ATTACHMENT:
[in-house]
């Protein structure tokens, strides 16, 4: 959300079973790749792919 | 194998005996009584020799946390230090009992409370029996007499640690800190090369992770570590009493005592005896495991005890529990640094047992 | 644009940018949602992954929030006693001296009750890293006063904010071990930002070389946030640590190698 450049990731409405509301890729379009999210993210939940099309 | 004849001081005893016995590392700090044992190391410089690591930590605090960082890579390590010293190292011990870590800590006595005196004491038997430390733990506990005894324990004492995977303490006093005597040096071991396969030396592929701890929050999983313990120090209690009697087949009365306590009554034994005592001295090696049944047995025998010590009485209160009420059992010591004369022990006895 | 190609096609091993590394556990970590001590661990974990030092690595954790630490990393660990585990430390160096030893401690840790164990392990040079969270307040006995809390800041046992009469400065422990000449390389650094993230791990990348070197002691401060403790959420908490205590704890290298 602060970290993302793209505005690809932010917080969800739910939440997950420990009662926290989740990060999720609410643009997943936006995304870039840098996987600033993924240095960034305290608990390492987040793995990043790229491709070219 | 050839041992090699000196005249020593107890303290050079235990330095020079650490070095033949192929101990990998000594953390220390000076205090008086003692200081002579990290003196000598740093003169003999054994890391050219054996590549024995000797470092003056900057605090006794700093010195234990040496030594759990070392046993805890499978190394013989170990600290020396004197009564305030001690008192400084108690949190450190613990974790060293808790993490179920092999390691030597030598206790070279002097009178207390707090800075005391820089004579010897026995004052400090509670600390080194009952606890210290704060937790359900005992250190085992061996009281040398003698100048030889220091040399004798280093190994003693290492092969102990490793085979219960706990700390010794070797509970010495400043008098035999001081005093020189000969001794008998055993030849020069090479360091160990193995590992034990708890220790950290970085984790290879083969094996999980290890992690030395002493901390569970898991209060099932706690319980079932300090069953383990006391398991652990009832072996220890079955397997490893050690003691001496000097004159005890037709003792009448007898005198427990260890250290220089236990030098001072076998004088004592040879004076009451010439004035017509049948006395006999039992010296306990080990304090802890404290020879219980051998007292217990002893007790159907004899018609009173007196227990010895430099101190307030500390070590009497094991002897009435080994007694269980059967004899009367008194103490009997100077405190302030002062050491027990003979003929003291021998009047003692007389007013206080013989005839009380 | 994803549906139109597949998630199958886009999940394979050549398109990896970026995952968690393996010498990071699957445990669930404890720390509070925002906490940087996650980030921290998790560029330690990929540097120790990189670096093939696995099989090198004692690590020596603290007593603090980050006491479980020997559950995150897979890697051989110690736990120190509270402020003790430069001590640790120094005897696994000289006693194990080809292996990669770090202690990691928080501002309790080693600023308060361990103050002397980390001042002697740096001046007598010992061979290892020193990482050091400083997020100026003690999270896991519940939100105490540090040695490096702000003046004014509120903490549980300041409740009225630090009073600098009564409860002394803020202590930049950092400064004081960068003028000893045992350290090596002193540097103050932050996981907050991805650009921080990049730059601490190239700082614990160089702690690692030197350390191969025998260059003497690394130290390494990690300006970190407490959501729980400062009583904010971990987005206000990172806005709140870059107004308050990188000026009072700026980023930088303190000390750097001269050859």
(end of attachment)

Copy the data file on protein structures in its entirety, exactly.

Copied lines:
[in-house]
């Protein structure tokens, strides 16, 4: 959300079973790749792919 | 194998005996009584020799946390230090009992409370029996007499640690800190090369992770570590009493005592005896495991005890529990640094047992 | 644009940018949602992954929030006693001296009750890293006063904010071990930002070389946030640590190698 450049990731409405509301890729379009999210993210939940099309 | 004849001081005893016995590392700090044992190391410089690591930590605090960082890579390590010293190292011990870590800590006595005196004491038997430390733990506990005894324990004492995977303490006093005597040096071991396969030396592929701890929050999983313990120090209690009697087949009365306590009554034994005592001295090696049944047995025998010590009485209160009420059992010591004369022990006895 | 190609096609091993590394556990970590001590661990974990030092690595954790630490990393660990585990430390160096030893401690840790164990392990040079969270307040006995809390800041046992009469400065422990000449390389650094993230791990990348070197002691401060403790959420908490205590704890290298 602060970290993302793209505005690809932010917080969800739910939440997950420990009662926290989740990060999720609410643009997943936006995304870039840098996987600033993924240095960034305290608990390492987040793995990043790229491709070219 | 050839041992090699000196005249020593107890303290050079235990330095020079650490070095033949192929101990990998000594953390220390000076205090008086003692200081002579990290003196000598740093003169003999054994890391050219054996590549024995000797470092003056900057605090006794700093010195234990040496030594759990070392046993805890499978190394013989170990600290020396004197009564305030001690008192400084108690949190450190613990974790060293808790993490179920092999390691030597030598206790070279002097009178207390707090800075005391820089004579010897026995004052400090509670600390080194009952606890210290704060937790359900005992250190085992061996009281040398003698100048030889220091040399004798280093190994003693290492092969102990490793085979219960706990700390010794070797509970010495400043008098035999001081005093020189000969001794008998055993030849020069090479360091160990193995590992034990708890220790950290970085984790290879083969094996999980290890992690030395002493901390569970898991209060099932706690319980079932300090069953383990006391398991652990009832072996220890079955397997490893050690003691001496000097004159005890037709003792009448007898005198427990260890250290220089236990030098001072076998004088004592040879004076009451010439004035017509049948006395006999039992010296306990080990304090802890404290020879219980051998007292217990002893007790159907004899018609009173007196227990010895430099101190307030500390070590009497094991002897009435080994007694269980059967004899009367008194103490009997100077405190302030002062050491027990003979003929003291021998009047003692007389007013206080013989005839009380 | 994803549906139109597949998630199958886009999940394979050549398109990896970026995952968690393996010498990071699957445990669930404890720390509070925002906490940087996650980030921290998790560029330690990929540097120790990189670096093939696995099989090198004692690590020596603290007593603090980050006491479980020997559950995150897979890697051989110690736990120190509270402020003790430069001590640790120094005897696994000289006693194990080809292996990669770090202690990691928080501002309790080693600023308060361990103050002397980390001042002697740096001046007598010992061979290892020193990482050091400083997020100026003690999270896991519940939100105490540090040695490096702000003046004014509120903490549980300041409740009225630090009073600098009564409860002394803020202590930049950092400064004081960068003028000893045992350290090596002193540097103050932050996981907050991805650009921080990049730059601490190239700082614990160089702690690692030197350390191969025998260059003497690394130290390494990690300006970190407490959501729980400062009583904010971990987005206000990172806005709140870059107004308050990188000026009072700026980023930088303190000390750097001269050859």